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CEE members mark accession anniversaries as NATO vows to back Ukraine

| 2024-04-04 2 min read

CEE members mark accession anniversaries as NATO vows to back Ukraine

Reading Time: 2 minutes

NATO Secretary General Jens Stoltenberg agreed to progress with planning a greater role in coordinating aid to Ukraine on the first of two days of meetings at the NATO Headquarters in Brussels, Belgium, on Thursday 4 April, the 75th anniversary of the signing of the defence alliance’s founding document.

Stoltenberg said in a speech that “NATO is bigger, stronger, and more united than ever,” adding that Ukraine can rely on NATO support now and for the long haul.

Central and Eastern Europe (CEE) countries Czechia, Hungary and Poland marked their 25th accession anniversaries. Bulgaria, Estonia, Latvia, Lithuania, Romania, Slovakia and Slovenia celebrated their 20th accession anniversary, and Albania and Croatia their 15th.

All 12 foreign ministers from the CEE countries delivered statements to mark the occasion. Sweden became the defence alliance’s 32nd member on 7 March, and its foreign minister was attending a meeting for the first time.

Hungary calls for next NATO chief from CEE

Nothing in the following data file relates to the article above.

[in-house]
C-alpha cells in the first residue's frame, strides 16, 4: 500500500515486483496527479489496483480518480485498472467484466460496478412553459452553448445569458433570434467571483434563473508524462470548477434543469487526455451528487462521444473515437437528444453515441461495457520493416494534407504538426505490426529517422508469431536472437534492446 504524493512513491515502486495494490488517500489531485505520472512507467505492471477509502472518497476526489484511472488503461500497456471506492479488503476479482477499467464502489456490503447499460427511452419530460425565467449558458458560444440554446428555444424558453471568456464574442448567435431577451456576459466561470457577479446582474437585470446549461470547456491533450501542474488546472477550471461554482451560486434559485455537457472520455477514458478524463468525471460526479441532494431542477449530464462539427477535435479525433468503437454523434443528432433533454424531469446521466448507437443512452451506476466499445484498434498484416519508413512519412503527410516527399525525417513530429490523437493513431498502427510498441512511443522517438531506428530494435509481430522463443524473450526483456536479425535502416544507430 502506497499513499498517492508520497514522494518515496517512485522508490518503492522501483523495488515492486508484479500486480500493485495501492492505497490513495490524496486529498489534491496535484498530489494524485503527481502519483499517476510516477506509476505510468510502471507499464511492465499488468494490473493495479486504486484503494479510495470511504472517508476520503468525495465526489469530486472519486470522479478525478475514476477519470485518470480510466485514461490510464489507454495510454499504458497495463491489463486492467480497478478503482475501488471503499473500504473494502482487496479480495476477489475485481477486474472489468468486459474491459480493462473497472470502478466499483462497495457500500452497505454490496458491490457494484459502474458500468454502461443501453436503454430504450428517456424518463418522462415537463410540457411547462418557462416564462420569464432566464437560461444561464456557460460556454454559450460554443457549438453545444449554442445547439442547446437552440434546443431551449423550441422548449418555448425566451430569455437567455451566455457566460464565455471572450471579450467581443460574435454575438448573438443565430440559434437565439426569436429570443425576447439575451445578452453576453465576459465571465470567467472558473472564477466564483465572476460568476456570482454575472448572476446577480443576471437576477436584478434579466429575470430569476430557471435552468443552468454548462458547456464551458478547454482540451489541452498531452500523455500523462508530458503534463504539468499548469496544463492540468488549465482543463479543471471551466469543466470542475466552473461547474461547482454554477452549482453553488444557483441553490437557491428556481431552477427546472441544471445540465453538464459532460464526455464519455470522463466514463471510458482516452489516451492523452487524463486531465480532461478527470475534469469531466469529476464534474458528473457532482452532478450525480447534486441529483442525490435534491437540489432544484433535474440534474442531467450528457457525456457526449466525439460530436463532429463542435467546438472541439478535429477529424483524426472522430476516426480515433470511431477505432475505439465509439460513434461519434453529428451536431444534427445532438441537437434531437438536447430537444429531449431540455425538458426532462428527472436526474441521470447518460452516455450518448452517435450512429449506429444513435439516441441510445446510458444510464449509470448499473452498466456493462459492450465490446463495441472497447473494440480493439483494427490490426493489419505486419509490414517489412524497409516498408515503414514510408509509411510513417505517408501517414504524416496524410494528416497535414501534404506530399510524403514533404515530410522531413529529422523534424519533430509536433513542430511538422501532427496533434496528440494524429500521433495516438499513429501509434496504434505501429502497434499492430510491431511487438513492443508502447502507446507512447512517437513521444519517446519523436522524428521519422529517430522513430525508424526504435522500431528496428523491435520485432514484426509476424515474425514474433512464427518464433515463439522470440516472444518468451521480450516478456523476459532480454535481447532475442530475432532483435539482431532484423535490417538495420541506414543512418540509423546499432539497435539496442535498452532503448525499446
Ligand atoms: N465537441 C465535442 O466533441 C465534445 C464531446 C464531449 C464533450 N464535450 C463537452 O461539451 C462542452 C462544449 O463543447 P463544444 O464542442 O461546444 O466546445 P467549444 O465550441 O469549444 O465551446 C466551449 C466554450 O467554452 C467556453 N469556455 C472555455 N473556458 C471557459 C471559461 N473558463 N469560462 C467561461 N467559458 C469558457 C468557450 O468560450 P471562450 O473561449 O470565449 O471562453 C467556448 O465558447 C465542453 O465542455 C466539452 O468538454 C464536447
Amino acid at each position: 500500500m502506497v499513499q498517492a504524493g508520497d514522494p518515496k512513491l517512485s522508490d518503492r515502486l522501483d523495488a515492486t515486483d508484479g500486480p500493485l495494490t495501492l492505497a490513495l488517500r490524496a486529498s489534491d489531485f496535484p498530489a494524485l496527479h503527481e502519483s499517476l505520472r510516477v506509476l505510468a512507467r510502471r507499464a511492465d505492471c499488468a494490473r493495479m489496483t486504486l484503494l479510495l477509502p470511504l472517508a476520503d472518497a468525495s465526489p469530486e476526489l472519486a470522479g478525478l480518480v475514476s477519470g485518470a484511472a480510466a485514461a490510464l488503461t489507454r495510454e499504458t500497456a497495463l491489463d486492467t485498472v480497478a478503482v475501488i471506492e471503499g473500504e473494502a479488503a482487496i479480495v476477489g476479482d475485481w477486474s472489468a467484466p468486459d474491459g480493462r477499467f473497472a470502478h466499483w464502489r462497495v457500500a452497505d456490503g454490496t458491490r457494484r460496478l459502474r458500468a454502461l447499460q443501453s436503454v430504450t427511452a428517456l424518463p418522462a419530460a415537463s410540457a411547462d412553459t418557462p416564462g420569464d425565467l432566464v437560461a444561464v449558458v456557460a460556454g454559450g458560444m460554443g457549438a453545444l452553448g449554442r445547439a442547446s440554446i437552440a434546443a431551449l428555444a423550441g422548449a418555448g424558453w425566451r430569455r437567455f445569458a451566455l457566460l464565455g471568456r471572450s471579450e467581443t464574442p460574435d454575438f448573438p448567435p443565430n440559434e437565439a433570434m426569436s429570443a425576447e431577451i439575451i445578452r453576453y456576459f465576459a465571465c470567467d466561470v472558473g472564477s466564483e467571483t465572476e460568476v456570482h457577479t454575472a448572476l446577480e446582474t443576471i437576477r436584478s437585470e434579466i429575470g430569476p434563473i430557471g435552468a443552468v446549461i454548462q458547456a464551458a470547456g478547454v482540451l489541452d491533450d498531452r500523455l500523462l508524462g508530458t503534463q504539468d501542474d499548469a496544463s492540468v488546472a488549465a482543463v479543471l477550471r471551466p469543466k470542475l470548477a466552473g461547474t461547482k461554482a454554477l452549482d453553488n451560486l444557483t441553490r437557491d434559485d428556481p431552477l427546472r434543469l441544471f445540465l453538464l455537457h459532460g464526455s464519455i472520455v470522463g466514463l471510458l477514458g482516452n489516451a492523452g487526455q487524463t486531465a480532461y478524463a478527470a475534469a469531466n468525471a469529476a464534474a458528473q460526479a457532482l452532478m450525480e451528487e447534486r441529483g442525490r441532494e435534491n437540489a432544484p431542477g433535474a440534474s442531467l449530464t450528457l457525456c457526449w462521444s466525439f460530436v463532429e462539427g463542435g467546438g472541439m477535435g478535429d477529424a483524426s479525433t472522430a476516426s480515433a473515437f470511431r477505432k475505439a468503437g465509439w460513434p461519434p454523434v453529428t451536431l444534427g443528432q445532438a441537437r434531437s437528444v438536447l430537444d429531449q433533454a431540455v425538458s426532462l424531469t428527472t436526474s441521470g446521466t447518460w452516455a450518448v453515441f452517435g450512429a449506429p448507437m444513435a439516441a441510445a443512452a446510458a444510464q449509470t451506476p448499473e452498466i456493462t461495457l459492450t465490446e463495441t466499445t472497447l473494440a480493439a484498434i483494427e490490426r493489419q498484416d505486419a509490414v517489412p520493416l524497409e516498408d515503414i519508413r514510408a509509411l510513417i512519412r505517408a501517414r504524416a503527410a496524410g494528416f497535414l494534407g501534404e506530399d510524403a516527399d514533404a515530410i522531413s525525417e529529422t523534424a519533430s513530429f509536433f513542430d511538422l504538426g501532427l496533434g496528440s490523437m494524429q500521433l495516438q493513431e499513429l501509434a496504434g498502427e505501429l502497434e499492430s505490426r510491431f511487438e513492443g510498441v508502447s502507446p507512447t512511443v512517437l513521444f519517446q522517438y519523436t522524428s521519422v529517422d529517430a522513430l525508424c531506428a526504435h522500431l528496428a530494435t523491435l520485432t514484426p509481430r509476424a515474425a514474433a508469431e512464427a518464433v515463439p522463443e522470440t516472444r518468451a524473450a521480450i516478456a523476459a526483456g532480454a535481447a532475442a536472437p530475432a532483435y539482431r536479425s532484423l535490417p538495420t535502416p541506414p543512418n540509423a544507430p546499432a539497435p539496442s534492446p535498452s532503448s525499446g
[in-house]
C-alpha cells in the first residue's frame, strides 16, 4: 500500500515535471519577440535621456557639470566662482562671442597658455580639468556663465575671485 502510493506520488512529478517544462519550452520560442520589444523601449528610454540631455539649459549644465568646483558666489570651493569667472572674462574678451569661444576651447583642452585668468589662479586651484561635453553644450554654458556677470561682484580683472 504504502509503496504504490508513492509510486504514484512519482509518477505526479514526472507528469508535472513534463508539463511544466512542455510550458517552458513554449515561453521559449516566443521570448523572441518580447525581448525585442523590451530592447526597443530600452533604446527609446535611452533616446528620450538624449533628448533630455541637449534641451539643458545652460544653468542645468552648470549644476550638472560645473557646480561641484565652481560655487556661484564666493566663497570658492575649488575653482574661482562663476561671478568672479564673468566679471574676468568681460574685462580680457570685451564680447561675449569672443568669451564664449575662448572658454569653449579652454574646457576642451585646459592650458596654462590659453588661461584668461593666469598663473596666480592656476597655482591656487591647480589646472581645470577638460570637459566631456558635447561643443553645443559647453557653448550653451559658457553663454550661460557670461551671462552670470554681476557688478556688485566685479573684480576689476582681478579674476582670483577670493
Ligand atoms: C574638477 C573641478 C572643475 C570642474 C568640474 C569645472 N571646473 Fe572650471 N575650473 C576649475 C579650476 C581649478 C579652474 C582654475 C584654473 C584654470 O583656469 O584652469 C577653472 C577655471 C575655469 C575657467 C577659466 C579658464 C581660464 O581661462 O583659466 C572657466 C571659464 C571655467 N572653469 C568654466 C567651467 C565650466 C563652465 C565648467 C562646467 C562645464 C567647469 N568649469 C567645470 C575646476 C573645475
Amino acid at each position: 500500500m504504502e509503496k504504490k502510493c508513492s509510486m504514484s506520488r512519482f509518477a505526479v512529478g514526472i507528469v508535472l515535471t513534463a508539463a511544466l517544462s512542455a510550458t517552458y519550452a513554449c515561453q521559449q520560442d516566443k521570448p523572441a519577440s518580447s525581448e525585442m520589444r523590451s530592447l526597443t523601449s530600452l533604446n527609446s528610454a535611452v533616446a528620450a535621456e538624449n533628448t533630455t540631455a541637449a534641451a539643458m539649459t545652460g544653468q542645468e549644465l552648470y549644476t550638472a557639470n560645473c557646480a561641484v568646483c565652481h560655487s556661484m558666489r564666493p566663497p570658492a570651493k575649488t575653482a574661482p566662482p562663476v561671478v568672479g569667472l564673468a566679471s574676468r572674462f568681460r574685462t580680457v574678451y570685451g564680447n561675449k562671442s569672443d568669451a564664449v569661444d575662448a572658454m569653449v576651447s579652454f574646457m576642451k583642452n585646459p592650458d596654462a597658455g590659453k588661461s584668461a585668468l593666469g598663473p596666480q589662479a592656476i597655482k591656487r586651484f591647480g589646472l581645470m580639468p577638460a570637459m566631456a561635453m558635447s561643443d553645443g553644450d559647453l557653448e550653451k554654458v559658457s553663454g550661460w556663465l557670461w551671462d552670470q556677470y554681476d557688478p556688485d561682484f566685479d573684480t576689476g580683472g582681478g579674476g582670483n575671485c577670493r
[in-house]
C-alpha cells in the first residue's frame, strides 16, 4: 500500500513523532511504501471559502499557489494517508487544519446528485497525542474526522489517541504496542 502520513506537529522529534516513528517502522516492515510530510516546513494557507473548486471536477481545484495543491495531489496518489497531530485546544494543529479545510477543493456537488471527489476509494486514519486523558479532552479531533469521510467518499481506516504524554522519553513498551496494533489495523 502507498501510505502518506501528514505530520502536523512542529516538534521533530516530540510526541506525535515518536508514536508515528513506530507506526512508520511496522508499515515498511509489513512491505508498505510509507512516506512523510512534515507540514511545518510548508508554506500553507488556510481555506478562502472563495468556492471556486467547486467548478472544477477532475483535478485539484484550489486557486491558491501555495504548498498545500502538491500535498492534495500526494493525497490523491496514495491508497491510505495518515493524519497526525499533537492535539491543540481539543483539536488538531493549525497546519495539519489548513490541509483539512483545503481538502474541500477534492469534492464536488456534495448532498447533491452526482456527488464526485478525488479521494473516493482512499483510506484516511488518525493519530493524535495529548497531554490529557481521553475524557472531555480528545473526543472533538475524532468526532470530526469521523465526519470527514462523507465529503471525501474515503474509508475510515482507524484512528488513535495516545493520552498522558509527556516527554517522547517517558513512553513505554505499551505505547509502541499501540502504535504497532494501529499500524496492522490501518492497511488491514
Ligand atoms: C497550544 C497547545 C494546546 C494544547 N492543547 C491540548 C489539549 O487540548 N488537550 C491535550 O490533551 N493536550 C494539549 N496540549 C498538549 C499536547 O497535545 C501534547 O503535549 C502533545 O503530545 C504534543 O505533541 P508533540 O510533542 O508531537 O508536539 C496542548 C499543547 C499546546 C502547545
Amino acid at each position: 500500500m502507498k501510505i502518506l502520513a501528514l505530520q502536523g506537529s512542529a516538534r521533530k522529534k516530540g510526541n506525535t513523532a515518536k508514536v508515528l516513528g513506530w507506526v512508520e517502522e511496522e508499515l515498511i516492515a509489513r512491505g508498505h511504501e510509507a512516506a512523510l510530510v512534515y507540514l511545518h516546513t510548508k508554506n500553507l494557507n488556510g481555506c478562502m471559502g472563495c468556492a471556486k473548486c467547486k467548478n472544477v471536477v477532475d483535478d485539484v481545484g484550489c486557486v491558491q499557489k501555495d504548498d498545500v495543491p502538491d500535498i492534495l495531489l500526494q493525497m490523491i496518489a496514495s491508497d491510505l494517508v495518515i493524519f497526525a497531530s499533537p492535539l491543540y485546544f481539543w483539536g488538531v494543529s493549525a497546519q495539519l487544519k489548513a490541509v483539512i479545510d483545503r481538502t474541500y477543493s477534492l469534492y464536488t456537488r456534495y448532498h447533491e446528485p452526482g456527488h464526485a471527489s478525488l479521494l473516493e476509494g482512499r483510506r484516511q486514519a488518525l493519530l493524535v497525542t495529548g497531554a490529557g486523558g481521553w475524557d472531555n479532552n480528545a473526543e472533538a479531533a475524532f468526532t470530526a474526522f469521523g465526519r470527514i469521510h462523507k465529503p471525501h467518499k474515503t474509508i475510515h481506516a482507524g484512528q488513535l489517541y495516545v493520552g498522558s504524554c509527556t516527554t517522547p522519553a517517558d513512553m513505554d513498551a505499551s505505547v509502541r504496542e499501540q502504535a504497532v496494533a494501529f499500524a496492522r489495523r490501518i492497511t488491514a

Hungarian Prime Minister Peter Szijjarto called for the next NATO secretary general to be someone from Central or Eastern Europe, noting that many of the countries on the alliance’s eastern flank have now been members for two decades, on Thursday, 4 April.

The top diplomat of Hungary, seen as Russia’s biggest ally in NATO, said “if we acknowledge, as we do in NATO, that the primary challenge comes from the East, then appointing a secretary general from the Eastern half of NATO seems fitting.”

Szijjarto rejected the candidacy of frontrunner Dutch Prime Minister Mark Rutte favourite to replace incumbent General Secretary Jens Stoltenberg. Romanian President Klaus Iohannis is currently the CEE frontrunner for the post, a decision on which will be made at the NATO summit in US capital Washington DC in July.

Also on the agenda were security challenges in NATO’s southern neighbourhood, including possible terrorism threats.